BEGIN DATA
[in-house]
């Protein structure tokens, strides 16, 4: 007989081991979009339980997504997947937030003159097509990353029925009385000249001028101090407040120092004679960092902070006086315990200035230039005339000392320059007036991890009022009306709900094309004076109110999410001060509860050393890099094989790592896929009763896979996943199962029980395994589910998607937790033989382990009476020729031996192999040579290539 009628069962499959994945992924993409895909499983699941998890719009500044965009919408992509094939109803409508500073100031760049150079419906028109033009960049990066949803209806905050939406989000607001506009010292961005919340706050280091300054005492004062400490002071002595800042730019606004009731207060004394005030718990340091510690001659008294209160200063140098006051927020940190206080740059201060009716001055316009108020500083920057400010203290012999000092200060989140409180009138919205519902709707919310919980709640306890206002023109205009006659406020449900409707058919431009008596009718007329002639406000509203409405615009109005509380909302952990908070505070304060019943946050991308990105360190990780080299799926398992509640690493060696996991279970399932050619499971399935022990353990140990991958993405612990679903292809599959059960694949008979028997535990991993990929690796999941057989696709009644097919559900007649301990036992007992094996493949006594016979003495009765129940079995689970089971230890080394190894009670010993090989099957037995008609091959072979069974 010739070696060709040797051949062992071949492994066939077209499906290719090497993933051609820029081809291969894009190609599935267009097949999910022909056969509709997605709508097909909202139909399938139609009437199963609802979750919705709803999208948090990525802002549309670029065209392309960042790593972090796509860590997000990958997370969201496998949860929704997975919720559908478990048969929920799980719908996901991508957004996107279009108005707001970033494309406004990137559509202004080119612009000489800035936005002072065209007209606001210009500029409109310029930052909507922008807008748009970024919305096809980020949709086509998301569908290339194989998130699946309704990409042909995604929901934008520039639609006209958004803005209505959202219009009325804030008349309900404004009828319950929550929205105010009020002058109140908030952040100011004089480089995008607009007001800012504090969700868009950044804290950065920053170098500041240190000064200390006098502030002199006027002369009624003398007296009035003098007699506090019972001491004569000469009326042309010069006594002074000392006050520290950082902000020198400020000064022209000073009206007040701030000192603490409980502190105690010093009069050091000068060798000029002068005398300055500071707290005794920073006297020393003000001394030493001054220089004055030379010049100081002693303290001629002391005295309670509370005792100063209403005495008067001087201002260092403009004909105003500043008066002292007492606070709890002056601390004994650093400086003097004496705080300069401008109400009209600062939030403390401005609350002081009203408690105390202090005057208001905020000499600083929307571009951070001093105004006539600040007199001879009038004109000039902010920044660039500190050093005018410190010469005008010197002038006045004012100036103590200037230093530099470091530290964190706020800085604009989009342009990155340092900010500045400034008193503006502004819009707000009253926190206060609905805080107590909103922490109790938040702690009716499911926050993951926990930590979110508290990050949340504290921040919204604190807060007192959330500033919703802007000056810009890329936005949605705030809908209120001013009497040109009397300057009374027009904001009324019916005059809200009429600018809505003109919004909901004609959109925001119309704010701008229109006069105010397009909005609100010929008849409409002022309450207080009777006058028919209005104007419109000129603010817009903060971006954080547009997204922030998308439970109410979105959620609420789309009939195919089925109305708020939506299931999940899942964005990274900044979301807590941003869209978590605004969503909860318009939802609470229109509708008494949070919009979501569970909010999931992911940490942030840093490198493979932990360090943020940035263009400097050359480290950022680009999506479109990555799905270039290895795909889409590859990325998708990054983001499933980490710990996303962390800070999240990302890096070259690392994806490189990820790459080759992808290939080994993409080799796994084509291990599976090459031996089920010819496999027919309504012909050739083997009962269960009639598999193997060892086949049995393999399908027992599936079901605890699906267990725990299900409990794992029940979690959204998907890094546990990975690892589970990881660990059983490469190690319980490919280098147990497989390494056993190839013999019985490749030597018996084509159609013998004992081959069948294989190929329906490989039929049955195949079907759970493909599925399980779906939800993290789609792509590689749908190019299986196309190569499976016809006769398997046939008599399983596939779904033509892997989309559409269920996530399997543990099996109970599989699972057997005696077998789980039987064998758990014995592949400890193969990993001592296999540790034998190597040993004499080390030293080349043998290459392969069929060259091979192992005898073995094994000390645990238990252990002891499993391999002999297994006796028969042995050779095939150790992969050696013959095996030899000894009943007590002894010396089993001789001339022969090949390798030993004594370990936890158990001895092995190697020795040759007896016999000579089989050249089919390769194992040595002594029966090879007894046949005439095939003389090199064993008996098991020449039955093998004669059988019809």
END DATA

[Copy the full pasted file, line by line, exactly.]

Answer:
[in-house]
């Protein structure tokens, strides 16, 4: 007989081991979009339980997504997947937030003159097509990353029925009385000249001028101090407040120092004679960092902070006086315990200035230039005339000392320059007036991890009022009306709900094309004076109110999410001060509860050393890099094989790592896929009763896979996943199962029980395994589910998607937790033989382990009476020729031996192999040579290539 009628069962499959994945992924993409895909499983699941998890719009500044965009919408992509094939109803409508500073100031760049150079419906028109033009960049990066949803209806905050939406989000607001506009010292961005919340706050280091300054005492004062400490002071002595800042730019606004009731207060004394005030718990340091510690001659008294209160200063140098006051927020940190206080740059201060009716001055316009108020500083920057400010203290012999000092200060989140409180009138919205519902709707919310919980709640306890206002023109205009006659406020449900409707058919431009008596009718007329002639406000509203409405615009109005509380909302952990908070505070304060019943946050991308990105360190990780080299799926398992509640690493060696996991279970399932050619499971399935022990353990140990991958993405612990679903292809599959059960694949008979028997535990991993990929690796999941057989696709009644097919559900007649301990036992007992094996493949006594016979003495009765129940079995689970089971230890080394190894009670010993090989099957037995008609091959072979069974 010739070696060709040797051949062992071949492994066939077209499906290719090497993933051609820029081809291969894009190609599935267009097949999910022909056969509709997605709508097909909202139909399938139609009437199963609802979750919705709803999208948090990525802002549309670029065209392309960042790593972090796509860590997000990958997370969201496998949860929704997975919720559908478990048969929920799980719908996901991508957004996107279009108005707001970033494309406004990137559509202004080119612009000489800035936005002072065209007209606001210009500029409109310029930052909507922008807008748009970024919305096809980020949709086509998301569908290339194989998130699946309704990409042909995604929901934008520039639609006209958004803005209505959202219009009325804030008349309900404004009828319950929550929205105010009020002058109140908030952040100011004089480089995008607009007001800012504090969700868009950044804290950065920053170098500041240190000064200390006098502030002199006027002369009624003398007296009035003098007699506090019972001491004569000469009326042309010069006594002074000392006050520290950082902000020198400020000064022209000073009206007040701030000192603490409980502190105690010093009069050091000068060798000029002068005398300055500071707290005794920073006297020393003000001394030493001054220089004055030379010049100081002693303290001629002391005295309670509370005792100063209403005495008067001087201002260092403009004909105003500043008066002292007492606070709890002056601390004994650093400086003097004496705080300069401008109400009209600062939030403390401005609350002081009203408690105390202090005057208001905020000499600083929307571009951070001093105004006539600040007199001879009038004109000039902010920044660039500190050093005018410190010469005008010197002038006045004012100036103590200037230093530099470091530290964190706020800085604009989009342009990155340092900010500045400034008193503006502004819009707000009253926190206060609905805080107590909103922490109790938040702690009716499911926050993951926990930590979110508290990050949340504290921040919204604190807060007192959330500033919703802007000056810009890329936005949605705030809908209120001013009497040109009397300057009374027009904001009324019916005059809200009429600018809505003109919004909901004609959109925001119309704010701008229109006069105010397009909005609100010929008849409409002022309450207080009777006058028919209005104007419109000129603010817009903060971006954080547009997204922030998308439970109410979105959620609420789309009939195919089925109305708020939506299931999940899942964005990274900044979301807590941003869209978590605004969503909860318009939802609470229109509708008494949070919009979501569970909010999931992911940490942030840093490198493979932990360090943020940035263009400097050359480290950022680009999506479109990555799905270039290895795909889409590859990325998708990054983001499933980490710990996303962390800070999240990302890096070259690392994806490189990820790459080759992808290939080994993409080799796994084509291990599976090459031996089920010819496999027919309504012909050739083997009962269960009639598999193997060892086949049995393999399908027992599936079901605890699906267990725990299900409990794992029940979690959204998907890094546990990975690892589970990881660990059983490469190690319980490919280098147990497989390494056993190839013999019985490749030597018996084509159609013998004992081959069948294989190929329906490989039929049955195949079907759970493909599925399980779906939800993290789609792509590689749908190019299986196309190569499976016809006769398997046939008599399983596939779904033509892997989309559409269920996530399997543990099996109970599989699972057997005696077998789980039987064998758990014995592949400890193969990993001592296999540790034998190597040993004499080390030293080349043998290459392969069929060259091979192992005898073995094994000390645990238990252990002891499993391999002999297994006796028969042995050779095939150790992969050696013959095996030899000894009943007590002894010396089993001789001339022969090949390798030993004594370990936890158990001895092995190697020795040759007896016999000579089989050249089919390769194992040595002594029966090879007894046949005439095939003389090199064993008996098991020449039955093998004669059988019809």